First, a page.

Scholz replaces Merkel as Federal Chancellor: Live updates
For the photographer Herlinde Koelbl, the end of Angela Merkel’s term of office as Federal Chancellor is not only the end of a political era, but also the end of one of the oldest art projects in world politics.
Ms. Kölbl has been visiting Ms. Merkel almost every year since 1991 to take two portraits for the “Traces of Power” project, which aims to understand how politics changes the appearance and character of people.
“She was shy when I first photographed her and a bit clumsy,” recalls Ms. Koelbl, 82, in a recent telephone interview. “She said to me, ‘I’m not used to being photographed all the time. I don’t know what to do with my arms and hands. ‘”
The photographer initially selected 15 politicians for the project, including established names such as Gerhard Schröder, who became Federal Chancellor in 1998. Ms. Merkel, a former scientist, stood out not least because of her lack of vanity.
For her early photos, Ms. Merkel wore no make-up and “didn’t seem to care what she was wearing,” in contrast to some of Ms. Koelbl’s other models. Fashion was “just not important to her,” says Ms. Koelbl. “What she did was important to her: the work.”
As Ms. Merkel gained self-confidence as a politician, she began to relax in front of the camera, said Ms. Kölbl. In 1998, she first posed with her hands in a diamond shape – something that would become a trademark.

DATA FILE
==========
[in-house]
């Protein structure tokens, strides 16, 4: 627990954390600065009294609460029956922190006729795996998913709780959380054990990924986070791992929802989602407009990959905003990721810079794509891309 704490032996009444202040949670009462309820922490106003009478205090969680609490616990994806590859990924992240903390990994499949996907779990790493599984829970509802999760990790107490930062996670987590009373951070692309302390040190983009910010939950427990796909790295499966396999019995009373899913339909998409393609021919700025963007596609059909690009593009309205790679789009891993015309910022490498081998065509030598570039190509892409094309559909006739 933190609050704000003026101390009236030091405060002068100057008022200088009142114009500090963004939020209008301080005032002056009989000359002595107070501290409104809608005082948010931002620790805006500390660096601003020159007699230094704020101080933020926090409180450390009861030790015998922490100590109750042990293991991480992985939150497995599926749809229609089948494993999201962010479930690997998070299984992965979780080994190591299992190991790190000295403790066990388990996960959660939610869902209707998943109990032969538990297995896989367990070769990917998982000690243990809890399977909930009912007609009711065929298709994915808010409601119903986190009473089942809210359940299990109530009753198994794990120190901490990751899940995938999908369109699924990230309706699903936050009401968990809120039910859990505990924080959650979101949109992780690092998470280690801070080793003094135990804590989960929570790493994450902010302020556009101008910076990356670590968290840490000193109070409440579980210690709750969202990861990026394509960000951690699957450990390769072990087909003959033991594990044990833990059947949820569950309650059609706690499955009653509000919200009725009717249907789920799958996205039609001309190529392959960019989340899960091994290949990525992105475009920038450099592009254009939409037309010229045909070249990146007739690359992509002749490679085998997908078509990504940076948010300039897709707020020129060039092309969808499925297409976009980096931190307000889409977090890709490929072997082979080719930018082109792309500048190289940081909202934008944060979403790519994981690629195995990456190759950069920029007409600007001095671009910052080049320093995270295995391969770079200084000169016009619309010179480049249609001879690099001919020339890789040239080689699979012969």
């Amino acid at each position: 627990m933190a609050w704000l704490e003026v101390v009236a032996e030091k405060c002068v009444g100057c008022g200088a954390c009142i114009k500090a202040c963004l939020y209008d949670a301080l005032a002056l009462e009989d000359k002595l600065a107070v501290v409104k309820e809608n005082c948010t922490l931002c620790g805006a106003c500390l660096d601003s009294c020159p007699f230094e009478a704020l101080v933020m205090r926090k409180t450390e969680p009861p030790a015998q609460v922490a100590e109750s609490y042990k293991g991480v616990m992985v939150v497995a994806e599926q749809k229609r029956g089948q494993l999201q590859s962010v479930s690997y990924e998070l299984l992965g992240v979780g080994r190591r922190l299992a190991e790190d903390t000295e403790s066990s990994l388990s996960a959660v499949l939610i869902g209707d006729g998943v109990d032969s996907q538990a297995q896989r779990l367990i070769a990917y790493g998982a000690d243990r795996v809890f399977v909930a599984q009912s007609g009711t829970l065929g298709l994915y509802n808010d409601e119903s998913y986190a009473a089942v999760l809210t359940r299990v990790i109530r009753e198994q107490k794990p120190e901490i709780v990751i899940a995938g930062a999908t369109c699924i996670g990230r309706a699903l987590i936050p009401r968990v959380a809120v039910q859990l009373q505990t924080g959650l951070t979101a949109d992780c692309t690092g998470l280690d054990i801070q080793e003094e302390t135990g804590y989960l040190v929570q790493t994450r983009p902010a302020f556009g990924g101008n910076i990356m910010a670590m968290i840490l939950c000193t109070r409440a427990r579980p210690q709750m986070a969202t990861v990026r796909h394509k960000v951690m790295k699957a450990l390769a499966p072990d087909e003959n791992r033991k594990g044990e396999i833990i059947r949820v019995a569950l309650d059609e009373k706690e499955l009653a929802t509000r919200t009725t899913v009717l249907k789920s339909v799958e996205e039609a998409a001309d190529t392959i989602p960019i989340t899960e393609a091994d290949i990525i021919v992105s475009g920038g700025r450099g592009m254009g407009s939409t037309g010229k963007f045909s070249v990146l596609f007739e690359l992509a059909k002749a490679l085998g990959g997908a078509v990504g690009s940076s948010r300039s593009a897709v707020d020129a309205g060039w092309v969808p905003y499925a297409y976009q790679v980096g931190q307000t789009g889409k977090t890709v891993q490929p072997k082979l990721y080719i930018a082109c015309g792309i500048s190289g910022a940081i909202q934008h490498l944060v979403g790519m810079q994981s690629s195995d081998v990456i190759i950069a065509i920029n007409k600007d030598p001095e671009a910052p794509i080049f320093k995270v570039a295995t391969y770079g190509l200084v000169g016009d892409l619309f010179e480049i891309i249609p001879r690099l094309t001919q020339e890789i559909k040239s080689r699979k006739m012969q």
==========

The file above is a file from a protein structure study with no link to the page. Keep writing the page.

Ms. Koelbl said she thought there was a simple reason for using the diamond: the squeezing of her thumbs forced her shoulders up, which made her look engaged. “If you have to listen to speeches for hours, you look very attentive, even if you are not,” says Ms. Koelbl.
During the first eight years of the project, Ms. Kölbl also interviewed Ms. Merkel in detail and asked deep questions about her political ambitions and others that seemed more suitable for therapy sessions.
In 1993 she asked Ms. Merkel how she dealt with the feeling of rejection and whether there were situations in her childhood in which she felt powerless. (Ms. Merkel replies by referring to the day her parents found out about the building of the wall and her mother burst into tears. “I wanted to help them, make them happy again, but I couldn’t,” she said).
In 1999 Ms. Koelbl stopped “Traces of Power”, but after Ms. Merkel became Chancellor in 2005, she decided to photograph her again. Ms. Merkel ran out of time for interviews, but agreed to sit down for photos once a year until she left, and the photos were all published in one book this year.
The current photos show Ms. Merkel as the politician who is so well known today: in pants and blazer, calmly staring into the lens. But Ms. Koelbl insists that the look of the Führer has changed constantly over the years.
“In the beginning she had very lively eyes,” says Ms. Kölbl, “and now she’s looking at you, but the liveliness is gone. The glow disappeared in her eyes. “
Ms. Koelbl emphasized that the move is not a bad thing to become Chancellor. “I think that’s only part of the toll you’ll have to pay in getting this job,” she said.